Time to Diet

It’s February!

That means it’s time to diet for summer.

But… Isn’t it still winter?

Yes, but truthfully, waiting until February to start a diet is cutting it close. Most people vastly overestimate how much fat they can lose and underestimate how much time it takes to lose it. So, this is my friendly reminder: the time is nigh if you want to get lean for summer! With that, let me share a few things I’ve learned over the years about dieting:

  1. It takes a long time to lose the weight. You can expect, if your diet is actually working, to be able to healthfully lose about 1 pound of fat per week, maybe 2 if you’re pushing it. That means you should expect 4 months to drop those 15 pounds. If you are needing to drop a lot more, expect to be dieting for a long time.
  2. The point is to lose fat. Not “weight” per se. If you get focused on the number on the scale, rather than what it is supposed to represent, you can deceive yourself. Fasting for multiple days or doing a fad “cleansing” diet of lemon juice will burn off precious muscle that you (male or female) will need to support your health and metabolism.
  3. Muscular people have higher metabolisms. That means putting on a few pounds of muscle (easy to do if you are newbie) will make it easier to be lean for the rest of your life. Don’t neglect strength training. This goes for women as well. You won’t ever “look like a man” by lifting weights and you won’t get “bulky.” I think this myth got perpetuated years ago by seeing women who were full-on bodybuilders and used various kinds of steroids becoming the faces of female weightlifting. And to that point, men shouldn’t expect to look like male bodybuilders. These are extremists who use performance-enhancing drugs and you shouldn’t expect those kinds of gains at the gym.
  4. The best diet is the one you can stick to. There is no perfect diet as everybody is different and has different wants as far as food. If keto works for you, great. If it doesn’t (or if the lifestyle is intolerable), do something else. If you like to intermittent fast, you can do that, or not. As long as you are in a calorie deficit, you’ll burn the fat. Thus, diets really shouldn’t be miserable.
  5. You have to continually drop your calories or up your exercise. This is due to metabolic adaptation, but also the fact that as you lose weight, you burn less calories since it requires less energy to move your body through space. As a diet proceeds, you may notice a plateau, which means you need to cut more calories from your diet or increase the amount of cardio you do to put yourself back into a calorie deficit. An easy way to do this is to have a consistent part of your diet (I use a daily casein protein shake) that you slowly reduce the calories of over time (I’ll usually start with milk, then go to nonfat milk, then mix it with almond milk, then almond milk alone, and then finally water).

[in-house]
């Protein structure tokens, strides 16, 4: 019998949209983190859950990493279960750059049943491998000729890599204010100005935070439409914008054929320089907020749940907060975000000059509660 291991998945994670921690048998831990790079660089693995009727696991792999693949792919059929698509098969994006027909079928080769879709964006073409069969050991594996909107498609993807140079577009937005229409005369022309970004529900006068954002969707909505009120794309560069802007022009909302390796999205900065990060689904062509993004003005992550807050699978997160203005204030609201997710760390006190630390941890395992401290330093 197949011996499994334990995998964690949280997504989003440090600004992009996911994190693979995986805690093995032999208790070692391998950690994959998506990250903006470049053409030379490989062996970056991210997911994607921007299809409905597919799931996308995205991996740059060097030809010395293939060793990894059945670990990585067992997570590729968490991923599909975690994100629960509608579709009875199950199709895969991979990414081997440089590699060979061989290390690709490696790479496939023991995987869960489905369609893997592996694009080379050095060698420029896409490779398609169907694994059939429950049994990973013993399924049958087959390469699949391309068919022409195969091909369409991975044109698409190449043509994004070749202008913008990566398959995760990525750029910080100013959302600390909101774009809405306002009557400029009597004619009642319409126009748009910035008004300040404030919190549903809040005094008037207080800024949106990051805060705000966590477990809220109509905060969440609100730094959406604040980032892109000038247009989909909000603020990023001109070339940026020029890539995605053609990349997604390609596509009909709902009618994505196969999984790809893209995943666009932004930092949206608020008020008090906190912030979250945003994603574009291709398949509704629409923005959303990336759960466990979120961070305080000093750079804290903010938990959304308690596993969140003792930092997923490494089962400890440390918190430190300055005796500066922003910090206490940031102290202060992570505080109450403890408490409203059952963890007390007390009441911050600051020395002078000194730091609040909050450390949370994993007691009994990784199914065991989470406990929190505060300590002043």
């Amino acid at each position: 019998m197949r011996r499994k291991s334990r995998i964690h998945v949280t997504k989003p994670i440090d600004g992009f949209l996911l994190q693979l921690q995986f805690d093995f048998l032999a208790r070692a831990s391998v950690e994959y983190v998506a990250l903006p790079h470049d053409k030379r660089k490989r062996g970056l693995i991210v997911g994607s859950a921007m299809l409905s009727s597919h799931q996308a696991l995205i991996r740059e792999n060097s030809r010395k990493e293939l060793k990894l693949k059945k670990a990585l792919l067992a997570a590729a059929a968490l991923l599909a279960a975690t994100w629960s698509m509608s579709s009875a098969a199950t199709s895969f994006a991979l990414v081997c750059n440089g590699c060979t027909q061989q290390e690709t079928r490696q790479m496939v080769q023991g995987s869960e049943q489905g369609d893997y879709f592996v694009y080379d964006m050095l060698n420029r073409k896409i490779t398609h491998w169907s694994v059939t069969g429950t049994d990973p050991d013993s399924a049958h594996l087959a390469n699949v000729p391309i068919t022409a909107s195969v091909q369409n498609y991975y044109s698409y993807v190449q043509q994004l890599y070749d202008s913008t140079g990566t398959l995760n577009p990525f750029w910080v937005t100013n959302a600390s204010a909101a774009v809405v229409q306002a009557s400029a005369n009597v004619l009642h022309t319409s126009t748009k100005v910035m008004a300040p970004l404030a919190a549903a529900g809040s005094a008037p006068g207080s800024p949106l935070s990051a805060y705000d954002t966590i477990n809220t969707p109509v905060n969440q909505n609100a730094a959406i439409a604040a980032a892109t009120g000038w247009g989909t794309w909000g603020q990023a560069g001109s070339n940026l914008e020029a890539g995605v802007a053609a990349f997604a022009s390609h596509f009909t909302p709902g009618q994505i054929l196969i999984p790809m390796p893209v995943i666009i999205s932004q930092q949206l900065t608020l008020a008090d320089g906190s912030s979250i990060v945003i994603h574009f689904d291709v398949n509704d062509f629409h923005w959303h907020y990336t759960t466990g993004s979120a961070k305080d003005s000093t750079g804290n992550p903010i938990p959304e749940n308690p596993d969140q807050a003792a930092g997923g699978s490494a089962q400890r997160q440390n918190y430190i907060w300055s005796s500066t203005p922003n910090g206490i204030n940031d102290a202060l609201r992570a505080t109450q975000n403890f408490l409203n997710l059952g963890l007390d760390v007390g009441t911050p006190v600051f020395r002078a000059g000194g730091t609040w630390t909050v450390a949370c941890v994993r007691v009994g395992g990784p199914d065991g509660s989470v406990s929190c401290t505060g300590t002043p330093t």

6. The first five pounds are easy, the last 5 are extremely difficult. When you hop on a diet, you tend to lose water weight for a variety of reasons including unintentional reduction of sodium intake. As you get leaner, your body wants to hold on to its remaining fat reserves to a greater degree, which means burning off the last bit of fat becomes very difficult.
  7. “Low carb” can be deceptive. Just to go with the above, most people begin a low carb or keto diet and see big changes in numbers early on, then things slow down (or stop). This is because carbohydrates stored in the body also cause water retention, so as you burn off your glycogen stores, you’ll drop a lot of water, which will make the numbers on the scale go down to a greater degree. The real fat-burning effect of the diet will happen later on, after these initial losses. If weight-loss stalls, you probably need to drop your calories. Cutting carbs or eating only meat will not allow you to violate the laws of thermodynamics.
  8. You can’t out-exercise a bad diet. Most of us aren’t Olympic swimmers, so eating piles of pancakes every day will make us fat, even if we are very active. To put things in perspective, a 200 calorie cookie can take 20 minutes of solid cardio to burn off, IF you are over 200 lbs. The lighter you are, the fewer calories running will burn. Would you rather have the cookie or run for an extra 20 minutes?
  9. Expect a rebound. Once you “finish” a diet and reach your target weight/bodyfat, you can expect a rebound, especially on the scale. Some of this will be water as your body replenishes its glycogen stores, and some of it will be fat. It’s difficult to maintain discipline year-round, so don’t get discouraged if you gain back weight unintentionally. As long as you don’t gain it all back you’ll be doing alright.
  10. Eat lots of protein. This is one thing that I think is universal for all “diets.” Protein is a nutrient you can’t store (except as muscle), has a fairly low calorie density (same as carbohydrates), and is very satiating. It also helps you build muscle, which will help everything along.

That’s it! Just a little motivation (hopefully) for anyone thinking about getting a bit leaner for summer.

I’m not a fitness personality; I’m a writer. Check out the conclusion to the (first) Moonsong trilogy!

Or start at the beginning:

2 Comments

  1. A nice trick for reducing plate sizes is to eat lettuce prior to every meal. You get good micronutrients while also filling up stomach space, reducing the inclination to overfill a plate or cup. This idea fits into the “reduce temptation” philosophy, which is to acknowledge that we have limited willpower and to find ways to not have to spend it.

    • I try to eat a lot of leafy greens for that reason, usually with the meal.
      You can do sort of the same thing with water (or sparkling water). Drink a full glass before/with a meal helps stretch your stomach and feel full on a smaller quantity of food.

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